Wednesday, June 11, 2008

Stevie Nicks will sing songs people want to hear

Stevie Nicks vows to stick with fan favorites for her show here

By Kevin C. Johnson

Stevie Nicks vows to stick with fan favorites for her show hereBy Kevin C. Johnson

When Stevie Nicks comes to Chaifetz Arena this weekend, her fans won't have to worry about her dropping "Gold Dust Woman," "Rhiannon," "Landslide" or other staples to make room for new material.

First of all, Nicks, 60, hasn't released new music since 2001's "Trouble in Shangri-La"; her latest release is last year's "Crystal Visions — The Very Best of Stevie Nicks."

Second, Nicks just isn't into deleting hits from her set.

"People aren't happy with you for doing that, and we've all tried," she says. "The Eagles tried it, Fleetwood Mac tried it, I've tried it. We try to do it because we want to do something different. But then when you do it, you find your audience going to the bathroom or going to buy a T-shirt.

"They've leaving because they're not familiar with what you're doing and don't care. So all we can do is take the nine or 10 songs they're coming to hear, build a set around those songs, add four or five songs, and mix it around, change the sequencing. Then it appears to be different to everybody."

Nicks, who will rejoin Fleetwood Mac for a tour next year, says her show has changed since the last time fans saw her.

She put "Beauty and the Beast," "Has Anyone Ever Written Anything for You" and "Outside the Rain" back into her show, and added songs by Bob Seger and Dave Matthews Band.

"Has Anyone Ever Written Anything for You" is performed in front of a video montage of American soldiers in noncombat situations.

"It's great, but I couldn't look back at the video," says Nicks, who believes she'd lose it if she did. "It's beautiful and poignant. It had everyone in tears."

Nicks, who filmed a PBS "Soundstage" episode to air this summer, had more to say about her music and tour.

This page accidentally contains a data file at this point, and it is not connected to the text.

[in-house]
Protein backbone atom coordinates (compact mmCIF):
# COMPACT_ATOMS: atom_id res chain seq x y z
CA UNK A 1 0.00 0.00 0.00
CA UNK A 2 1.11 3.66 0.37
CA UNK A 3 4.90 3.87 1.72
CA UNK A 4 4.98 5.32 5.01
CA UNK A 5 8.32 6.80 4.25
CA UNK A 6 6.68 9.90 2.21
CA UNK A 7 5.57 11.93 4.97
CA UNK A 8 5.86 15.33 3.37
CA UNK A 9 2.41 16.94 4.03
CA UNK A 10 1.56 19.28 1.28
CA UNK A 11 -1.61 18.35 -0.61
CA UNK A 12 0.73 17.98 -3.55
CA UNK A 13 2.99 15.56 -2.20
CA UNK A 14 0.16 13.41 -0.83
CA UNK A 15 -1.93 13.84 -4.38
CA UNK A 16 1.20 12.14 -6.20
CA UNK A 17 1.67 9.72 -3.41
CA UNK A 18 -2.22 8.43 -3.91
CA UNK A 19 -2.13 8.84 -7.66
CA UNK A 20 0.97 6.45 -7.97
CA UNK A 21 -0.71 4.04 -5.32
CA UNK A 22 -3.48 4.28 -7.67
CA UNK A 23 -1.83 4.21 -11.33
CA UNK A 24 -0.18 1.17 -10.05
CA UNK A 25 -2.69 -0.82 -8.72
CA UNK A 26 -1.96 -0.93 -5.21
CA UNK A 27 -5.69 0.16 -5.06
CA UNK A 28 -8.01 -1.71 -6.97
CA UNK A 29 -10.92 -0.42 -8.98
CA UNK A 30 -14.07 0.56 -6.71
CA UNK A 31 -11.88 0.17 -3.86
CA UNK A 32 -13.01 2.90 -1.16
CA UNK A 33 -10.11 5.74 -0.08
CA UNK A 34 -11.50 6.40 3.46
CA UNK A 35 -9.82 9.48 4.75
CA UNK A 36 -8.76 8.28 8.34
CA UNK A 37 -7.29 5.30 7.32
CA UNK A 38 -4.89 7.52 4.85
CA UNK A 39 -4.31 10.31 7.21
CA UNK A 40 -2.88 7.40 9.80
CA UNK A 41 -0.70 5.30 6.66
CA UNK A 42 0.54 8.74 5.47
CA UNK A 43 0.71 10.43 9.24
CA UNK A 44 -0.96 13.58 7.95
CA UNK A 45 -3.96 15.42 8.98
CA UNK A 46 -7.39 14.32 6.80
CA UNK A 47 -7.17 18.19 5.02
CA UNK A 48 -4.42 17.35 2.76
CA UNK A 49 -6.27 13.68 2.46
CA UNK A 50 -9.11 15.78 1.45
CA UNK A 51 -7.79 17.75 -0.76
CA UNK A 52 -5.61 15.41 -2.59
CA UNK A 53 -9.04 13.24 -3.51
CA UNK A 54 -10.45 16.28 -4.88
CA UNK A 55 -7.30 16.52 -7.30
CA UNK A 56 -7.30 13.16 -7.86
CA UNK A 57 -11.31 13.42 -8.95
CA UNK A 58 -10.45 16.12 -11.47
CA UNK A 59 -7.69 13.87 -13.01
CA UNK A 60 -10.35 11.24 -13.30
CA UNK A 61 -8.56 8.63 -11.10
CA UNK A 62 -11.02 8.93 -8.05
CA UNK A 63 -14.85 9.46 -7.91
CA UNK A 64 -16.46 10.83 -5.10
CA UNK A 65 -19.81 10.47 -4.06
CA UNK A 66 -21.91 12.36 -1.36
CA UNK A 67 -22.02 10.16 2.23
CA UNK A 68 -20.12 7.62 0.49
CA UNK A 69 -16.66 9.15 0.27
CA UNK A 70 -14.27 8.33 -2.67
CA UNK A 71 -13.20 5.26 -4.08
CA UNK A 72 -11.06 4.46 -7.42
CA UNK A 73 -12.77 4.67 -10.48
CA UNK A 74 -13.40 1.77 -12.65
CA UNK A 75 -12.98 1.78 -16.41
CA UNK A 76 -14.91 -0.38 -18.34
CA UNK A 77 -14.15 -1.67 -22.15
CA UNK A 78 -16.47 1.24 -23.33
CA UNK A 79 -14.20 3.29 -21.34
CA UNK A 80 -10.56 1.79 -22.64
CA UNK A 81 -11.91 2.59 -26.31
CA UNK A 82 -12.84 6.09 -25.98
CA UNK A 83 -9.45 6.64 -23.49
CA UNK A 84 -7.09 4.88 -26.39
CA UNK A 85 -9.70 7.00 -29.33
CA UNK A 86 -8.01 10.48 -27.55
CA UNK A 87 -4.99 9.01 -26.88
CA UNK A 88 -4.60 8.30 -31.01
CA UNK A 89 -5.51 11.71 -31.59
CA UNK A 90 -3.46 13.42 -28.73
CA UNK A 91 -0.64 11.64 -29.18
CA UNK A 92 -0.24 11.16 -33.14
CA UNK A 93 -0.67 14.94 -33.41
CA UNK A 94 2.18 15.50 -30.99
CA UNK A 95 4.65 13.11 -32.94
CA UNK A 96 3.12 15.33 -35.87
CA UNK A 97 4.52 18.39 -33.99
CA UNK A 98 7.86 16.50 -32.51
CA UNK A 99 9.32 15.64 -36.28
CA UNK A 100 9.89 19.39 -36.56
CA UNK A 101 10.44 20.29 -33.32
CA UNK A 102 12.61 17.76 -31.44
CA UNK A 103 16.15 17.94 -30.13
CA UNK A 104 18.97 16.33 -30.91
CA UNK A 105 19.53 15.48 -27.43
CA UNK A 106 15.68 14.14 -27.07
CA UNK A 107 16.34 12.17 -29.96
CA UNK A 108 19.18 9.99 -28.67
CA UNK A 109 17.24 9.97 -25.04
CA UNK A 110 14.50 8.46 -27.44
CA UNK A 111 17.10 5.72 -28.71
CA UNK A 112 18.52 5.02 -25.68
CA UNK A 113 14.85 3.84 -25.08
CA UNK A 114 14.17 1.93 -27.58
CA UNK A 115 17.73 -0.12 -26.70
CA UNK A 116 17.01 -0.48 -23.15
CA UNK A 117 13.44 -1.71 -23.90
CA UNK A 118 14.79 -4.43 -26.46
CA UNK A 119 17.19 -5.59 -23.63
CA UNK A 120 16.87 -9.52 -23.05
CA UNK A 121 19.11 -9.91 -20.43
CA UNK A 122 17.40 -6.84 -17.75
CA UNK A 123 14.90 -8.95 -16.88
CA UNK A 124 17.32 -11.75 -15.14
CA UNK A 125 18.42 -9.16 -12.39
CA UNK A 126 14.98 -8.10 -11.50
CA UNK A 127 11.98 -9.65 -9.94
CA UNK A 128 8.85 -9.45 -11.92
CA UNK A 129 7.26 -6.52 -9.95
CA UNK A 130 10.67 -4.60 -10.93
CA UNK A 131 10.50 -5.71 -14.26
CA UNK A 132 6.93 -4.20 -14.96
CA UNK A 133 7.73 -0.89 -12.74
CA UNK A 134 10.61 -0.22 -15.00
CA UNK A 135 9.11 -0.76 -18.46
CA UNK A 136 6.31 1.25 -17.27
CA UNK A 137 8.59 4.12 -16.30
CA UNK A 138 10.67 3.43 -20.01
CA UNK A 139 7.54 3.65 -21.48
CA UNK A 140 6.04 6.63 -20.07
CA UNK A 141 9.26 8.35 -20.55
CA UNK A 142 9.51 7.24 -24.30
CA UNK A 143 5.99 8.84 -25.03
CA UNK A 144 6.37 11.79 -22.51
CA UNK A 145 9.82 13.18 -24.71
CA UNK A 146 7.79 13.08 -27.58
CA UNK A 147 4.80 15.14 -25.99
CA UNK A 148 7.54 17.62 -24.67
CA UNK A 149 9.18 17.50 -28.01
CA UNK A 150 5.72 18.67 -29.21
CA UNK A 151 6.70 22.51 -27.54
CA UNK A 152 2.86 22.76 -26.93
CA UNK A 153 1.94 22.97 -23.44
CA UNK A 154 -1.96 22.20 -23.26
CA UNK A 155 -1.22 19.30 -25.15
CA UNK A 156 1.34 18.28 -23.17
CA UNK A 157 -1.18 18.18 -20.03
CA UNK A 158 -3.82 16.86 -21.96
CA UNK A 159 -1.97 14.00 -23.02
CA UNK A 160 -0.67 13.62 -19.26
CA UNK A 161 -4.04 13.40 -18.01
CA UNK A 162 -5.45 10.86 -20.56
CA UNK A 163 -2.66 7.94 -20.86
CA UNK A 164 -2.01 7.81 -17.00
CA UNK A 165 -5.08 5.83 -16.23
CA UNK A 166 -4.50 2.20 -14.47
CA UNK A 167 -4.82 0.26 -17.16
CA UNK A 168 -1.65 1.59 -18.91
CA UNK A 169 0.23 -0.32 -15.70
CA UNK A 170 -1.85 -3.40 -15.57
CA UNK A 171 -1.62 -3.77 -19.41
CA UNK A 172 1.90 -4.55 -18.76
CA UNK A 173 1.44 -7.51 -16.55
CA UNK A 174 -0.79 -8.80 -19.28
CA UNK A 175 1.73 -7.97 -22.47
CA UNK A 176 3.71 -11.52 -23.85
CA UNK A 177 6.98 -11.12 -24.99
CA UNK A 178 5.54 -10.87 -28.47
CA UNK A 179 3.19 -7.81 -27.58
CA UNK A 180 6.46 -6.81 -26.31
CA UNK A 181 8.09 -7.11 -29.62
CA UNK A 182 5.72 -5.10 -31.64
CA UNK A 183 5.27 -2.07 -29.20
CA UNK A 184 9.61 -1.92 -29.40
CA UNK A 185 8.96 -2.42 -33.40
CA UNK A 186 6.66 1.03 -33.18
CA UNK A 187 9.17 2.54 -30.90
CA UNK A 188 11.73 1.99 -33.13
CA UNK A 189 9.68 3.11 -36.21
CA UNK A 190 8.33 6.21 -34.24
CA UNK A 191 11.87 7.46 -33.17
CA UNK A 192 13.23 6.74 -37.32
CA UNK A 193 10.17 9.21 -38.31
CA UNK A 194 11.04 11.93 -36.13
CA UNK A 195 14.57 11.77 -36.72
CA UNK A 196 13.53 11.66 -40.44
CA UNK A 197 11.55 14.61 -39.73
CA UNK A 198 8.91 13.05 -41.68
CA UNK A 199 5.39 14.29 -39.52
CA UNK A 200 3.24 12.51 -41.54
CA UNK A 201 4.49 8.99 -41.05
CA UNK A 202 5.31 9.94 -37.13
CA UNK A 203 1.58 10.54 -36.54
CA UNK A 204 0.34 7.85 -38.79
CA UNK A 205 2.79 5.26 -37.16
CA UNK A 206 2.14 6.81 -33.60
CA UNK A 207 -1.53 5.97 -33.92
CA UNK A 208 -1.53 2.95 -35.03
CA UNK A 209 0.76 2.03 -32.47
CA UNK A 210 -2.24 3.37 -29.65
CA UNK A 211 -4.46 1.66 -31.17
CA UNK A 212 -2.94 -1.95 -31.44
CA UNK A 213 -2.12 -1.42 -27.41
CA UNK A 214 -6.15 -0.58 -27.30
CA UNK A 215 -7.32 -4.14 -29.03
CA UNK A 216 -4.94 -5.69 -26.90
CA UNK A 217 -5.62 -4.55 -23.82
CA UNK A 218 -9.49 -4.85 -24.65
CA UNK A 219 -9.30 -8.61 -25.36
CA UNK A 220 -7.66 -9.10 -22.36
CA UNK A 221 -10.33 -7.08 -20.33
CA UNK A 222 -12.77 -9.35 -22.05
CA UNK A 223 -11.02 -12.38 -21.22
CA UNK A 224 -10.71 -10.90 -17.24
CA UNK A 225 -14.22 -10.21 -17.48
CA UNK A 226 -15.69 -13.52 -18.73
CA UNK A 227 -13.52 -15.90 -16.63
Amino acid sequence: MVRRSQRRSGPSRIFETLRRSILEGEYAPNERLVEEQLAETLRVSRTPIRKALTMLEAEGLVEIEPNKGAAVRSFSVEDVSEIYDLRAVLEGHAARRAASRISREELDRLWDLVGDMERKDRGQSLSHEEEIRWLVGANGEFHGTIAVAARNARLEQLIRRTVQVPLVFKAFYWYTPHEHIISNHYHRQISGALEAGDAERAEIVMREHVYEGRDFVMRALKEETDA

Q. When you look over your solo repertoire with a collection like "Crystal Visions — The Very Best of Stevie Nicks," are there any regrets?

A. I have no regrets. I did everything pretty right. The only thing was in 1986, with the tranquilizers (she says it was Alonpin). I got through the pot and the cocaine and the Kool menthols and still worked. But the tranquilizers stole my soul. It was a very sad time. I curled up and didn't do anything. I could have made one or two more Fleetwood Mac records, and my own repertoire would've been 30 to 40 percent bigger.

Q. You released "Timespace — the Best of Stevie Nicks" in 1991. What makes "Crystal Visions — the Very Best of Stevie Nicks," the very best?

A. Some of it is live, some of it is hot new mixes, some of it is video with me sitting and doing commentary over each video and telling people what the song is about and what was happening in my life when the song was being made. That's interesting and fun to me because it's not just greatest hits.

Q. Dixie Chicks and Billy Corgan both covered "Landslide." What's the preferred version?

A. I love the Dixie Chicks, and I love Billy Corgan's version, crazy as it was. I'm friends with the Dixie Chicks and I got to sing it with them in a four-part harmony, and they brought it back in a huge way. Now the version I do is different, and the Dixie Chicks made that possible.

Q. Your songs have been heavily remixed by dance-music technicians, including the Deep Dish remix of "Dreams" on "Crystal Visions." How do you feel about your material getting this treatment?

A. I love them. I work out to all these dance remixes. With Deep Dish, they asked whether they should use my old vocal, or another singer, or if I could sing it over. I said I'll be there in an hour. It was a thrill to put a brand-new vocal on it, though it sounds similar to the old (one). My voice doesn't change.

Q. Destiny's Child used "Edge of Seventeen" for its hit "Bootylicious." What was your thought on that?

A. I know Beyoncé fairly well, and she's a doll. She asked me if she could do it, then she called and asked me to be in the video. As a writer, 50 percent of that song is mine. Every time that song is played, Beyoncé and I make the same money.

Q. When can we expect the next Stevie Nicks studio project?

A. I don't know. That's why I'm doing more greatest hits and going back in the vaults and finding cool stuff that might bring people out to Borders and Starbucks to buy a record. I can do a solo record, but what will happen is 1,000 hard-core fans will buy it and push the send button and send it to 5 million others. That makes me wonder, why bother? People are stealing our songs.

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